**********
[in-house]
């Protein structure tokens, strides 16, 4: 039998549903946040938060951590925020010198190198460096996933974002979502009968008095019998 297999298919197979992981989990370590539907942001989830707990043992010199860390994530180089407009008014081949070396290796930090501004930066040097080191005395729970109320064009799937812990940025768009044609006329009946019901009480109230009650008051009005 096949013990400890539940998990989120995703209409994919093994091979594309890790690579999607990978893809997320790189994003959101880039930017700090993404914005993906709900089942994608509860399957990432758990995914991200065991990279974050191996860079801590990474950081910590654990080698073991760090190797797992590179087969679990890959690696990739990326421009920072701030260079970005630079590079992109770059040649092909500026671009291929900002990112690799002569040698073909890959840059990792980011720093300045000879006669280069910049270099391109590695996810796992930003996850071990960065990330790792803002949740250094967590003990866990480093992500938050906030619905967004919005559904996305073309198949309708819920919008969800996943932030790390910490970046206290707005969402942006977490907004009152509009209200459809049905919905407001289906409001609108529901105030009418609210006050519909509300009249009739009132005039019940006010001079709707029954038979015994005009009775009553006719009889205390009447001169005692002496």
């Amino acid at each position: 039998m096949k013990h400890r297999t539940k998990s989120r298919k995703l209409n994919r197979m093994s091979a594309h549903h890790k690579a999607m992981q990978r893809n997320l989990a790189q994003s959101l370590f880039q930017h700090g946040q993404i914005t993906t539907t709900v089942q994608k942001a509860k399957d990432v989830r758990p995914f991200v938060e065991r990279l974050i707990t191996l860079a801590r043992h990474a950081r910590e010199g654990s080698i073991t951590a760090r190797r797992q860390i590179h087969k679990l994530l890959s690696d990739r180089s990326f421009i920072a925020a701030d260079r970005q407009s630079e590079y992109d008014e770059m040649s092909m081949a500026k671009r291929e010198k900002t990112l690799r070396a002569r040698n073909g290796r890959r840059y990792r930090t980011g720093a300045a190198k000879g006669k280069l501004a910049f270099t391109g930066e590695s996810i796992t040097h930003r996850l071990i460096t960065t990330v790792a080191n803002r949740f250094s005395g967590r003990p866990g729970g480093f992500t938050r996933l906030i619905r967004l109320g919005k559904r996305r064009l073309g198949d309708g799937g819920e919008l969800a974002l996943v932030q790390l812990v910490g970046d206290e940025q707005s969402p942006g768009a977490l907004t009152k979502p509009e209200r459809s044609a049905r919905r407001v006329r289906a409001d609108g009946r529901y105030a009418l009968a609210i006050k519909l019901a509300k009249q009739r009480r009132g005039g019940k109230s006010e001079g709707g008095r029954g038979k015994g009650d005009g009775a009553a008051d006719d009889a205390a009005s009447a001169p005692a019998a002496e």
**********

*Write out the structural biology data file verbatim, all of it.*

[in-house]
């Protein structure tokens, strides 16, 4: 039998549903946040938060951590925020010198190198460096996933974002979502009968008095019998 297999298919197979992981989990370590539907942001989830707990043992010199860390994530180089407009008014081949070396290796930090501004930066040097080191005395729970109320064009799937812990940025768009044609006329009946019901009480109230009650008051009005 096949013990400890539940998990989120995703209409994919093994091979594309890790690579999607990978893809997320790189994003959101880039930017700090993404914005993906709900089942994608509860399957990432758990995914991200065991990279974050191996860079801590990474950081910590654990080698073991760090190797797992590179087969679990890959690696990739990326421009920072701030260079970005630079590079992109770059040649092909500026671009291929900002990112690799002569040698073909890959840059990792980011720093300045000879006669280069910049270099391109590695996810796992930003996850071990960065990330790792803002949740250094967590003990866990480093992500938050906030619905967004919005559904996305073309198949309708819920919008969800996943932030790390910490970046206290707005969402942006977490907004009152509009209200459809049905919905407001289906409001609108529901105030009418609210006050519909509300009249009739009132005039019940006010001079709707029954038979015994005009009775009553006719009889205390009447001169005692002496």
């Amino acid at each position: 039998m096949k013990h400890r297999t539940k998990s989120r298919k995703l209409n994919r197979m093994s091979a594309h549903h890790k690579a999607m992981q990978r893809n997320l989990a790189q994003s959101l370590f880039q930017h700090g946040q993404i914005t993906t539907t709900v089942q994608k942001a509860k399957d990432v989830r758990p995914f991200v938060e065991r990279l974050i707990t191996l860079a801590r043992h990474a950081r910590e010199g654990s080698i073991t951590a760090r190797r797992q860390i590179h087969k679990l994530l890959s690696d990739r180089s990326f421009i920072a925020a701030d260079r970005q407009s630079e590079y992109d008014e770059m040649s092909m081949a500026k671009r291929e010198k900002t990112l690799r070396a002569r040698n073909g290796r890959r840059y990792r930090t980011g720093a300045a190198k000879g006669k280069l501004a910049f270099t391109g930066e590695s996810i796992t040097h930003r996850l071990i460096t960065t990330v790792a080191n803002r949740f250094s005395g967590r003990p866990g729970g480093f992500t938050r996933l906030i619905r967004l109320g919005k559904r996305r064009l073309g198949d309708g799937g819920e919008l969800a974002l996943v932030q790390l812990v910490g970046d206290e940025q707005s969402p942006g768009a977490l907004t009152k979502p509009e209200r459809s044609a049905r919905r407001v006329r289906a409001d609108g009946r529901y105030a009418l009968a609210i006050k519909l019901a509300k009249q009739r009480r009132g005039g019940k109230s006010e001079g709707g008095r029954g038979k015994g009650d005009g009775a009553a008051d006719d009889a205390a009005s009447a001169p005692a019998a002496e």